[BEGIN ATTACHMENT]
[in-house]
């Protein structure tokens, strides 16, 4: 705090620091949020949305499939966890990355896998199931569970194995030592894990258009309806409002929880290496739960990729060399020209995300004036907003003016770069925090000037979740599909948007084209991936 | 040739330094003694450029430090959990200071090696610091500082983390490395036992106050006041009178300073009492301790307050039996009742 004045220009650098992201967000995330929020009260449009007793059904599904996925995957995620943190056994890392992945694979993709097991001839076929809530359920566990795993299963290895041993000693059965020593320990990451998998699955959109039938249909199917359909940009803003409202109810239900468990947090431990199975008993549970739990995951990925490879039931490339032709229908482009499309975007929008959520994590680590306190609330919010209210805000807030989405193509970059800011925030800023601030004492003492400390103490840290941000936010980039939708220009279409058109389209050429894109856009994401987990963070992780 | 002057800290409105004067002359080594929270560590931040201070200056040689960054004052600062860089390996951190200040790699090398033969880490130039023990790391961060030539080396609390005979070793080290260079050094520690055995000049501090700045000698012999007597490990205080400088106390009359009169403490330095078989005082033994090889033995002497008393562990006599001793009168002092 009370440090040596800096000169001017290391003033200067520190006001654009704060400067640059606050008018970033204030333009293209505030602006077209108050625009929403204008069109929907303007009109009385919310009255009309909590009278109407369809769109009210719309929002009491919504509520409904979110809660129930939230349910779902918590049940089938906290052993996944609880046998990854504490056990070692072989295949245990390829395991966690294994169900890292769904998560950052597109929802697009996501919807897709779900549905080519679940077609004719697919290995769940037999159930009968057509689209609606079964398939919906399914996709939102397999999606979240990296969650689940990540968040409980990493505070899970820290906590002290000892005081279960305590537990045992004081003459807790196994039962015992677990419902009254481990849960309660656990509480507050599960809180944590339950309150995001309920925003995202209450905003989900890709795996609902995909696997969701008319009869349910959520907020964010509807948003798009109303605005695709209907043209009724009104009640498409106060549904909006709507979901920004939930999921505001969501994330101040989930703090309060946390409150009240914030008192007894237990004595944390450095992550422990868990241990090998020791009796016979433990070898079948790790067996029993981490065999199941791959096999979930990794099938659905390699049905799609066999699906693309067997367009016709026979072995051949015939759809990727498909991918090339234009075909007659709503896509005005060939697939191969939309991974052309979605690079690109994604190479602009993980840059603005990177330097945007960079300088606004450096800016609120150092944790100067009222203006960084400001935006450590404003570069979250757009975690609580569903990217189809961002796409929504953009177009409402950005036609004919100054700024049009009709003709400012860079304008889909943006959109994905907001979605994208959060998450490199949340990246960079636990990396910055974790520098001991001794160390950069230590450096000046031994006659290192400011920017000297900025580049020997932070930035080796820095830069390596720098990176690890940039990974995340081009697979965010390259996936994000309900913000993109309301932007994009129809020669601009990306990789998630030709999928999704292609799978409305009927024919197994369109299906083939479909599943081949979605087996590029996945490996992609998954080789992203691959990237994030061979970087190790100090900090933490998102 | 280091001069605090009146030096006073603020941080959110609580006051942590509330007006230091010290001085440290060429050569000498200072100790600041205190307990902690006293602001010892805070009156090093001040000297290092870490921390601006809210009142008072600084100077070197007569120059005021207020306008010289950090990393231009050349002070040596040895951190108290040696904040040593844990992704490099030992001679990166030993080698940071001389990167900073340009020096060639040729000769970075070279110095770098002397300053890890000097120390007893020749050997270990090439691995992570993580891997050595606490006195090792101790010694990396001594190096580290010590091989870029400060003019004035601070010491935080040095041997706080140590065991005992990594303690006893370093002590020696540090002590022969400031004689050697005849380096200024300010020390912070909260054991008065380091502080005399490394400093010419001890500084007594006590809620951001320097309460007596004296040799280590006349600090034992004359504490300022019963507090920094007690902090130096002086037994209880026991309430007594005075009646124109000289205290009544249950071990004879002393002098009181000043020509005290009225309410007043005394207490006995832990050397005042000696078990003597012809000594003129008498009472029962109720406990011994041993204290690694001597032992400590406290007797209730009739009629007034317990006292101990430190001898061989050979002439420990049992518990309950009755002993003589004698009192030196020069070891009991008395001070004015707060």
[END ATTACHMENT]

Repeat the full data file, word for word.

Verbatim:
[in-house]
């Protein structure tokens, strides 16, 4: 705090620091949020949305499939966890990355896998199931569970194995030592894990258009309806409002929880290496739960990729060399020209995300004036907003003016770069925090000037979740599909948007084209991936 | 040739330094003694450029430090959990200071090696610091500082983390490395036992106050006041009178300073009492301790307050039996009742 004045220009650098992201967000995330929020009260449009007793059904599904996925995957995620943190056994890392992945694979993709097991001839076929809530359920566990795993299963290895041993000693059965020593320990990451998998699955959109039938249909199917359909940009803003409202109810239900468990947090431990199975008993549970739990995951990925490879039931490339032709229908482009499309975007929008959520994590680590306190609330919010209210805000807030989405193509970059800011925030800023601030004492003492400390103490840290941000936010980039939708220009279409058109389209050429894109856009994401987990963070992780 | 002057800290409105004067002359080594929270560590931040201070200056040689960054004052600062860089390996951190200040790699090398033969880490130039023990790391961060030539080396609390005979070793080290260079050094520690055995000049501090700045000698012999007597490990205080400088106390009359009169403490330095078989005082033994090889033995002497008393562990006599001793009168002092 009370440090040596800096000169001017290391003033200067520190006001654009704060400067640059606050008018970033204030333009293209505030602006077209108050625009929403204008069109929907303007009109009385919310009255009309909590009278109407369809769109009210719309929002009491919504509520409904979110809660129930939230349910779902918590049940089938906290052993996944609880046998990854504490056990070692072989295949245990390829395991966690294994169900890292769904998560950052597109929802697009996501919807897709779900549905080519679940077609004719697919290995769940037999159930009968057509689209609606079964398939919906399914996709939102397999999606979240990296969650689940990540968040409980990493505070899970820290906590002290000892005081279960305590537990045992004081003459807790196994039962015992677990419902009254481990849960309660656990509480507050599960809180944590339950309150995001309920925003995202209450905003989900890709795996609902995909696997969701008319009869349910959520907020964010509807948003798009109303605005695709209907043209009724009104009640498409106060549904909006709507979901920004939930999921505001969501994330101040989930703090309060946390409150009240914030008192007894237990004595944390450095992550422990868990241990090998020791009796016979433990070898079948790790067996029993981490065999199941791959096999979930990794099938659905390699049905799609066999699906693309067997367009016709026979072995051949015939759809990727498909991918090339234009075909007659709503896509005005060939697939191969939309991974052309979605690079690109994604190479602009993980840059603005990177330097945007960079300088606004450096800016609120150092944790100067009222203006960084400001935006450590404003570069979250757009975690609580569903990217189809961002796409929504953009177009409402950005036609004919100054700024049009009709003709400012860079304008889909943006959109994905907001979605994208959060998450490199949340990246960079636990990396910055974790520098001991001794160390950069230590450096000046031994006659290192400011920017000297900025580049020997932070930035080796820095830069390596720098990176690890940039990974995340081009697979965010390259996936994000309900913000993109309301932007994009129809020669601009990306990789998630030709999928999704292609799978409305009927024919197994369109299906083939479909599943081949979605087996590029996945490996992609998954080789992203691959990237994030061979970087190790100090900090933490998102 | 280091001069605090009146030096006073603020941080959110609580006051942590509330007006230091010290001085440290060429050569000498200072100790600041205190307990902690006293602001010892805070009156090093001040000297290092870490921390601006809210009142008072600084100077070197007569120059005021207020306008010289950090990393231009050349002070040596040895951190108290040696904040040593844990992704490099030992001679990166030993080698940071001389990167900073340009020096060639040729000769970075070279110095770098002397300053890890000097120390007893020749050997270990090439691995992570993580891997050595606490006195090792101790010694990396001594190096580290010590091989870029400060003019004035601070010491935080040095041997706080140590065991005992990594303690006893370093002590020696540090002590022969400031004689050697005849380096200024300010020390912070909260054991008065380091502080005399490394400093010419001890500084007594006590809620951001320097309460007596004296040799280590006349600090034992004359504490300022019963507090920094007690902090130096002086037994209880026991309430007594005075009646124109000289205290009544249950071990004879002393002098009181000043020509005290009225309410007043005394207490006995832990050397005042000696078990003597012809000594003129008498009472029962109720406990011994041993204290690694001597032992400590406290007797209730009739009629007034317990006292101990430190001898061989050979002439420990049992518990309950009755002993003589004698009192030196020069070891009991008395001070004015707060």